My least favorite days in the classroom are test days. I hate seeing students all jittery. I hate sitting around and doing nothing. I get anxious too. (A test for my students is a test of me!)

But what comes a close second in terms of badness is the day before a test. Students are freaked out, and prone to asking the most annoying question: “is this going to be on the test?” I always cringe.

The hardship comes from having a gaggle of students each wanting to cover different topics. Each with their own individual questions, many of which are nuanced.

Today, I actually had a great time doing my reviews. I think all my students got something out of it. I considered doing a game, I considered having presentations, I considered just going through problems. Instead, I did the most simple thing: handed out a set of 10 problems. [1]

My instructions were simple. Do NOT work in order. Pick the problem that you are most scared of, that you don’t understand well, that you least want to see on the test. Then use today to learn how to do it. Look at your notes, ask your neighbors, ask me. Once you’ve mastered that, move to the next most difficult problem.

I wrote the complete solutions to each of the problems on index cards and placed them at the front of the room. When students wanted to check their answers, they just walked up. I circulated, and spent most of my time giving one-on-one help to students. Or telling students who wanted help to ask the person next to them.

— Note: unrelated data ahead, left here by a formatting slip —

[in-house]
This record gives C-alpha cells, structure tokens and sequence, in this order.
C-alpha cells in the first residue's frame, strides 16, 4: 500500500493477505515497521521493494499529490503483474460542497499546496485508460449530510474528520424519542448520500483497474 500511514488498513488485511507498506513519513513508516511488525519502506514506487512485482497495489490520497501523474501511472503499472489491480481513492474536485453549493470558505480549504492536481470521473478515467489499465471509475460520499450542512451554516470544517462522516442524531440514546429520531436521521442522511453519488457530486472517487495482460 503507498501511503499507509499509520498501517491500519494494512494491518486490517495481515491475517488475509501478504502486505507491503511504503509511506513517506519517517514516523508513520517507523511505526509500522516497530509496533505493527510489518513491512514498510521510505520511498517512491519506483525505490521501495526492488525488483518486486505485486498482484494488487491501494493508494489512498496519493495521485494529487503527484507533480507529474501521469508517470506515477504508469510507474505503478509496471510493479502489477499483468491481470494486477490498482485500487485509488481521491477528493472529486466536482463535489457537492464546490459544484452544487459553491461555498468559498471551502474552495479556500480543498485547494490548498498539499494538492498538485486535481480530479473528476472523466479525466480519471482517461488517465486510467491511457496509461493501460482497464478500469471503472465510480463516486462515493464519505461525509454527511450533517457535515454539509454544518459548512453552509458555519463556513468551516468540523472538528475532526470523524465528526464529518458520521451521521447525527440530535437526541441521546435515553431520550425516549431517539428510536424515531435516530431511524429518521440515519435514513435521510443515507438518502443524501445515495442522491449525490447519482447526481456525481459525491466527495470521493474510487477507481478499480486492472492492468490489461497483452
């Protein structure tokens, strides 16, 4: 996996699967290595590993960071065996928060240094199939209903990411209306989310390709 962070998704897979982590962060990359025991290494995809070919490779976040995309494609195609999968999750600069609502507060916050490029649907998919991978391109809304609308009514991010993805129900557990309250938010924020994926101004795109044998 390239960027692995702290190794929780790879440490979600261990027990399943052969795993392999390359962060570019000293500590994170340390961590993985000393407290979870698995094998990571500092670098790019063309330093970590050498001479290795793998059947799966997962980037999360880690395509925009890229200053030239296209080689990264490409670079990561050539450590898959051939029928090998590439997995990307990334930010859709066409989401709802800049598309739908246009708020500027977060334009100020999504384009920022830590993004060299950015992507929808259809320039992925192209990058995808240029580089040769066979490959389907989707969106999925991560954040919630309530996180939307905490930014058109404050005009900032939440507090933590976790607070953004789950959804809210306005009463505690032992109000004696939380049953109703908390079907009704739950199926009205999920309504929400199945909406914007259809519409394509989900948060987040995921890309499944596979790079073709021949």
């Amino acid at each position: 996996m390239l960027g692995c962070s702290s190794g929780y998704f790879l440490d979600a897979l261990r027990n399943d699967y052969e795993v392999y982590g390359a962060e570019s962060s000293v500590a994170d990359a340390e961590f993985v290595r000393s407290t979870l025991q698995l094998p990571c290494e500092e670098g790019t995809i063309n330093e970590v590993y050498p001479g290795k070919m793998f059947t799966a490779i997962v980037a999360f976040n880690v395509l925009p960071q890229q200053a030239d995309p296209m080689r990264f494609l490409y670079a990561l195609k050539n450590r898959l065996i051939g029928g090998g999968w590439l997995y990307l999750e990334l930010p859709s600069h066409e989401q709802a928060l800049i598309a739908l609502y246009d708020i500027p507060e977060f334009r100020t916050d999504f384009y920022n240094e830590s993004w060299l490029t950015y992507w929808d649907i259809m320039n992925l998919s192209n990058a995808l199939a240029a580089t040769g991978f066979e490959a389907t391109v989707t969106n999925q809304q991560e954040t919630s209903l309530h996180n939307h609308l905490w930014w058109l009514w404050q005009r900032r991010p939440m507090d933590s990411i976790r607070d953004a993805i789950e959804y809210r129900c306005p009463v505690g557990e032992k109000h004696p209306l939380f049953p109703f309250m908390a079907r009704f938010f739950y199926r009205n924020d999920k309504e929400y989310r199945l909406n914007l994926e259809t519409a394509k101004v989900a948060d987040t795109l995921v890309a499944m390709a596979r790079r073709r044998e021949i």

And then I posted all the solutions (scanned on) online, for students to reference at home. (Most of them couldn’t finish all the problems in class.)

I didn’t catch anyone — in all three classes — off task. The students were earnestly engaged. And that made me feel awesome. My kids rock.

[1] My favorite question from my calculus review was a concept question: “Explain in words (and if you want, using a diagram), why doesn’t make any sense mathematically.”

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Excellent idea…my midterm is coming up in 20 days and I think I will try it. Thanks for sharing.

The log of a negative number does make sense mathematically.

It just doesn’t make sense in real analysis.